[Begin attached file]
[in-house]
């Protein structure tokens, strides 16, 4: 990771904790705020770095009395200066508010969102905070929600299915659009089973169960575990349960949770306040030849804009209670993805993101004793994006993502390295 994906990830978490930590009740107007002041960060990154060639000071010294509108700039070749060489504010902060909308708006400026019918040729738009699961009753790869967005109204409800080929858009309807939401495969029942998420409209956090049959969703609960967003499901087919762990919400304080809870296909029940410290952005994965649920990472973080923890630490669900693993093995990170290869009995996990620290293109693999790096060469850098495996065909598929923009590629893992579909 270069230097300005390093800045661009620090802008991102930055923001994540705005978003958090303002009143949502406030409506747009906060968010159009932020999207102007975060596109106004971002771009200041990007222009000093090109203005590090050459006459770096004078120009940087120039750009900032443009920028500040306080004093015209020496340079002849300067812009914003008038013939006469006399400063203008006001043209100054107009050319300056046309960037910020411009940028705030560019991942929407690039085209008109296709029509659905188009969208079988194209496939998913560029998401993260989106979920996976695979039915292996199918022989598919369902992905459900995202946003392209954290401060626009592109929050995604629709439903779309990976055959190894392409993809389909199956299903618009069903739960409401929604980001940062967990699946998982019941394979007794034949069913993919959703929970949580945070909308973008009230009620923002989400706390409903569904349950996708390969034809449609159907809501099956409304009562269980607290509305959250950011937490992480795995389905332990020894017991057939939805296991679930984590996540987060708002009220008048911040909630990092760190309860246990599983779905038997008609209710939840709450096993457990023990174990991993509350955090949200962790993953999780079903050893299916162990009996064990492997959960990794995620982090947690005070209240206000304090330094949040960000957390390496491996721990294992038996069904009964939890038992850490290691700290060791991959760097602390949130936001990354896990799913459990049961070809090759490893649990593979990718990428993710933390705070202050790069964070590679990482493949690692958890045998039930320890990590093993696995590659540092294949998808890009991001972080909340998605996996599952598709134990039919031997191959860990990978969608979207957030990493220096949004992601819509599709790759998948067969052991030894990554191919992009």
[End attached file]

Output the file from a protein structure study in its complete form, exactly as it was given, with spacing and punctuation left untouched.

[in-house]
């Protein structure tokens, strides 16, 4: 990771904790705020770095009395200066508010969102905070929600299915659009089973169960575990349960949770306040030849804009209670993805993101004793994006993502390295 994906990830978490930590009740107007002041960060990154060639000071010294509108700039070749060489504010902060909308708006400026019918040729738009699961009753790869967005109204409800080929858009309807939401495969029942998420409209956090049959969703609960967003499901087919762990919400304080809870296909029940410290952005994965649920990472973080923890630490669900693993093995990170290869009995996990620290293109693999790096060469850098495996065909598929923009590629893992579909 270069230097300005390093800045661009620090802008991102930055923001994540705005978003958090303002009143949502406030409506747009906060968010159009932020999207102007975060596109106004971002771009200041990007222009000093090109203005590090050459006459770096004078120009940087120039750009900032443009920028500040306080004093015209020496340079002849300067812009914003008038013939006469006399400063203008006001043209100054107009050319300056046309960037910020411009940028705030560019991942929407690039085209008109296709029509659905188009969208079988194209496939998913560029998401993260989106979920996976695979039915292996199918022989598919369902992905459900995202946003392209954290401060626009592109929050995604629709439903779309990976055959190894392409993809389909199956299903618009069903739960409401929604980001940062967990699946998982019941394979007794034949069913993919959703929970949580945070909308973008009230009620923002989400706390409903569904349950996708390969034809449609159907809501099956409304009562269980607290509305959250950011937490992480795995389905332990020894017991057939939805296991679930984590996540987060708002009220008048911040909630990092760190309860246990599983779905038997008609209710939840709450096993457990023990174990991993509350955090949200962790993953999780079903050893299916162990009996064990492997959960990794995620982090947690005070209240206000304090330094949040960000957390390496491996721990294992038996069904009964939890038992850490290691700290060791991959760097602390949130936001990354896990799913459990049961070809090759490893649990593979990718990428993710933390705070202050790069964070590679990482493949690692958890045998039930320890990590093993696995590659540092294949998808890009991001972080909340998605996996599952598709134990039919031997191959860990990978969608979207957030990493220096949004992601819509599709790759998948067969052991030894990554191919992009």